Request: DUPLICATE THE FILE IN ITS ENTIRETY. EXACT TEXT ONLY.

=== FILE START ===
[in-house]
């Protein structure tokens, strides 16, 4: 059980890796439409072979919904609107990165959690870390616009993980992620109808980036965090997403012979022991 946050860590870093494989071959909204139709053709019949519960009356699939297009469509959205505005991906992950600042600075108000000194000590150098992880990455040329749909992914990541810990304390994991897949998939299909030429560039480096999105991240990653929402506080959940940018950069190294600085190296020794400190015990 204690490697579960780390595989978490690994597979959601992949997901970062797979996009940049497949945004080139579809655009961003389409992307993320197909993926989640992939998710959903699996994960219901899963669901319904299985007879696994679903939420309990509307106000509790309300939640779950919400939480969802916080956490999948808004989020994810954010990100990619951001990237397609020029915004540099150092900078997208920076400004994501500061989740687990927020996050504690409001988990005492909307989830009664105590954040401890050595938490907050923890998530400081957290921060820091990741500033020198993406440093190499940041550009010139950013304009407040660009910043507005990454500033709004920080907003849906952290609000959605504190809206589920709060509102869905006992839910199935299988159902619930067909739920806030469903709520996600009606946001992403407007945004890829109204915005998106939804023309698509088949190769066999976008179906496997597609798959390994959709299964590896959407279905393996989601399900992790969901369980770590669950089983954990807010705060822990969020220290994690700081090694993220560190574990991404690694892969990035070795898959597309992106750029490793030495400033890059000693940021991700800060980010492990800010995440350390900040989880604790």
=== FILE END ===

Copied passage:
[in-house]
């Protein structure tokens, strides 16, 4: 059980890796439409072979919904609107990165959690870390616009993980992620109808980036965090997403012979022991 946050860590870093494989071959909204139709053709019949519960009356699939297009469509959205505005991906992950600042600075108000000194000590150098992880990455040329749909992914990541810990304390994991897949998939299909030429560039480096999105991240990653929402506080959940940018950069190294600085190296020794400190015990 204690490697579960780390595989978490690994597979959601992949997901970062797979996009940049497949945004080139579809655009961003389409992307993320197909993926989640992939998710959903699996994960219901899963669901319904299985007879696994679903939420309990509307106000509790309300939640779950919400939480969802916080956490999948808004989020994810954010990100990619951001990237397609020029915004540099150092900078997208920076400004994501500061989740687990927020996050504690409001988990005492909307989830009664105590954040401890050595938490907050923890998530400081957290921060820091990741500033020198993406440093190499940041550009010139950013304009407040660009910043507005990454500033709004920080907003849906952290609000959605504190809206589920709060509102869905006992839910199935299988159902619930067909739920806030469903709520996600009606946001992403407007945004890829109204915005998106939804023309698509088949190769066999976008179906496997597609798959390994959709299964590896959407279905393996989601399900992790969901369980770590669950089983954990807010705060822990969020220290994690700081090694993220560190574990991404690694892969990035070795898959597309992106750029490793030495400033890059000693940021991700800060980010492990800010995440350390900040989880604790």